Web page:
The chemical linking agent can be added to one or all of the elastomeric compositions. If it is added to the elastomeric composition applied directly to the fabric, the elastomer must sufficiently isolate the linking agent from the fabric that there is not an undesirable loss in flexibility. To an extent, this can be controlled by limiting the amount of linking agent added to the elastomer. It is preferred, however, to add the chemical linking agent to the overcoated elastomeric composition since here it is more effectively isolated from the fabric. In this case, upon heating the fabric to cure the fabric into the desired product, the linking agent migrates to the fabric where it reacts with the fabric and the elastomer to form the desired bond.
The amount of chemical linking agent used depends on the nature of the agent, the fabric and the elastomer and whether it is added to an overcoat layer. Typically, the linking agent is used in an amount of 5 parts per hundred parts rubber.
In the manufacture of fabrics for reinforcing power transmission belts, it has been found desirable to incorporate polyethylene in the elastomeric latex composition found on the surface of the belt as a lubricant to control the frictional coefficeint of the belt. The polyethylene used has a relatively low melt index such that as the belt heats up the polyethylene melts and gradually migrates to the surface of the belt where it is able to reduce the coefficient of friction. This is important because if the coefficient of friction becomes too high as the belt is run, the belt will grab the sheave in which it runs and the belt will break upon a sudden start up or stop. By incorporating polyethylene in the fabric coating, the polyethylene will continuously lubricate the surface of the belt. The amount of polyethylene used in the compositions will vary with the frictional properties desired. Polyethylenes having a melt point greater than about 215° F. up to about 285° F. are suitable for use in the present invention.
The invention is illustrated in further detail by the following example of a process for forming neoprene-coated, bias-cut fabric.
An 8 oz./sq.yd. tubular woven fabric composed of 50% cotton--50% polyester threads having a 35×35 count construction was spirally cut on a 45° angle to produce a continuous sheet of woven fabric in which the warp and weft yarns were disposed at 90° angle to each other. The fabric was fed to a pad tank containing Latex Formulation A below and into the pad. The components of the latex formulation are listed in the order of their addition for compounding.
______________________________________Latex Formulation A lbs/100 gal. mix______________________________________Water 511Latex 654 (60% solids neoprene 195latex available from E.I. DuPont de NemoursWilmington, DelawareAntioxidant (Wing-Stay-L dispersion, 5The Goodyear Tire and Rubber Co., Akron,Ohio)KD 40 (zinc oxide) 10Sulfur 1Fabritone PE (Polyethylene, melting 86point: about 219° F.)Carbon Black (Monocol 20-72 Mono 57Chem Corp., Atlanta, Texas)1______________________________________ 1 In fabrics for Vbelt manufacture, the neoprene latex compositions contain carbon black as an antistatic agent.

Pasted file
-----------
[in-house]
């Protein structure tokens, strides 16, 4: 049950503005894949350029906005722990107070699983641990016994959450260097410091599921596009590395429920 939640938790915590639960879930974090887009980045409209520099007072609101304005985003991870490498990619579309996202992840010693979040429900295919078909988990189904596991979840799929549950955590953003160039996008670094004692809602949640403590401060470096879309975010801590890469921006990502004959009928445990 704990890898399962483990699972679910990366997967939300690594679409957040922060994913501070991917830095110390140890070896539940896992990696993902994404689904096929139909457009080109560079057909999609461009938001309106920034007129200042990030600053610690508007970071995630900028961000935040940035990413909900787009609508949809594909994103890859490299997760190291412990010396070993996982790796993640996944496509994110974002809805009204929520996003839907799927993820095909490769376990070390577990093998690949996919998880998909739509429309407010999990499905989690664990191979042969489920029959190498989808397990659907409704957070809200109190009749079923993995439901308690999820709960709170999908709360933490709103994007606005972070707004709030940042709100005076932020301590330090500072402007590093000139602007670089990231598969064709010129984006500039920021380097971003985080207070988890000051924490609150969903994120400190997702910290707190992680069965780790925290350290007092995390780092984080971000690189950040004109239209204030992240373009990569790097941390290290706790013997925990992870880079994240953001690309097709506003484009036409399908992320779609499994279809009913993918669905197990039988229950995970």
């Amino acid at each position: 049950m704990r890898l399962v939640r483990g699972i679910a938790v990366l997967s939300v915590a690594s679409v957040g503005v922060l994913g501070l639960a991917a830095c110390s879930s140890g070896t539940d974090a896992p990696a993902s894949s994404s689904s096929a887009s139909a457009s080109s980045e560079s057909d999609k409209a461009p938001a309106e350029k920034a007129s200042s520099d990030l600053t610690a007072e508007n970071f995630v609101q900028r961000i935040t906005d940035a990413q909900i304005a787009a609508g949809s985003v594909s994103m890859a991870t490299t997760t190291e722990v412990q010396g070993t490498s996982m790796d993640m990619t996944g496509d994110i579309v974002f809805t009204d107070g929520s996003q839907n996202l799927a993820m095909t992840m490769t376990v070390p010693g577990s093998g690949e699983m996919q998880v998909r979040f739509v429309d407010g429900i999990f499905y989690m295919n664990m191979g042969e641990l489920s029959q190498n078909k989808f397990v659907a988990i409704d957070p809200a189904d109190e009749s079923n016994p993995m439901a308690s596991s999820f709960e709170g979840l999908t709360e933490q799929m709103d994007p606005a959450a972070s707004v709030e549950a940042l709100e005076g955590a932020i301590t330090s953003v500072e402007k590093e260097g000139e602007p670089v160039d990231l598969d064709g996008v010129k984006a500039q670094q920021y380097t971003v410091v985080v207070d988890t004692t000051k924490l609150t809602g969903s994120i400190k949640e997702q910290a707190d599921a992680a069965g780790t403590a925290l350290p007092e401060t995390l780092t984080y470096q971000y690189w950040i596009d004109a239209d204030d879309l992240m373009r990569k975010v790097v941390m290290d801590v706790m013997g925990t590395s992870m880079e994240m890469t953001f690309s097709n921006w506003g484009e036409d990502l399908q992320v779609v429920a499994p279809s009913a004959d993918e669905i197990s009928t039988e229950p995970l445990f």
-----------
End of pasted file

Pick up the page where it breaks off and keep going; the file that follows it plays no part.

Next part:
The nip pressure was adjusted such that the total wet pick up in the pad did not exceed 80%.
The fabric was thereafter continuously overfed up to 50% onto a tenter frame and stretched in the first zone to produce a thread angle of approximately 120°. The stretched fabric was passed on the tenter frame through the coating apparatus shown at the first coating station in FIGS. 2 and 3 where the following Latex Formulation B was applied to the top and bottom surfaces. Again, the components are listed in the order of their addition upon compounding.
______________________________________Latex Formulation B lbs/100 gal mix______________________________________Water 327Dupont Latex 654 297Antioxidant (as in Formulation A) 7KD 40 15Sulfur 2Polyethylene (same as in Latex 61Formulation A)Carbon Black (Monocol 20-72) 149Polyacrylate thickener (Paragum 131 36Parachem Corp.)______________________________________
After coating, the fabric was dried to a nonflowable state by passing it through an oven set at 290° F. Upon exiting the oven the fabric was cooled to about 200° F. by blowing air over the fabric. The fabric was then coated with the following Latex Formulation C, a tackified, carboxylated neoprene latex, using a roll coater and scraper bar as shown in FIG. 2 and 3.
______________________________________Latex Formulation C lbs/100 gal. mix______________________________________Hot Water 135° F. 141KD 40 21Sulfur 3KD 4 (Antioxidant) 8Tall oil 316DuPont Latex 654 358Carbon Black (Monocol 20-72) 38______________________________________
This coating was subsequently heated to 250° F. in an oven and dried to a nonflowable tacky state. Upon leaving the oven the uncoated edges of the fabric were removed and the fabric collected with a separation sheet of polyethylene in roll form. A very supple fabric good for use in manufacturing wrapped molded belts was obtained.
Having described the invention in detail and by reference to preferred emobodiments thereof, it will be apparent that modifications and variations are possible without departing from the scope of the appended claims.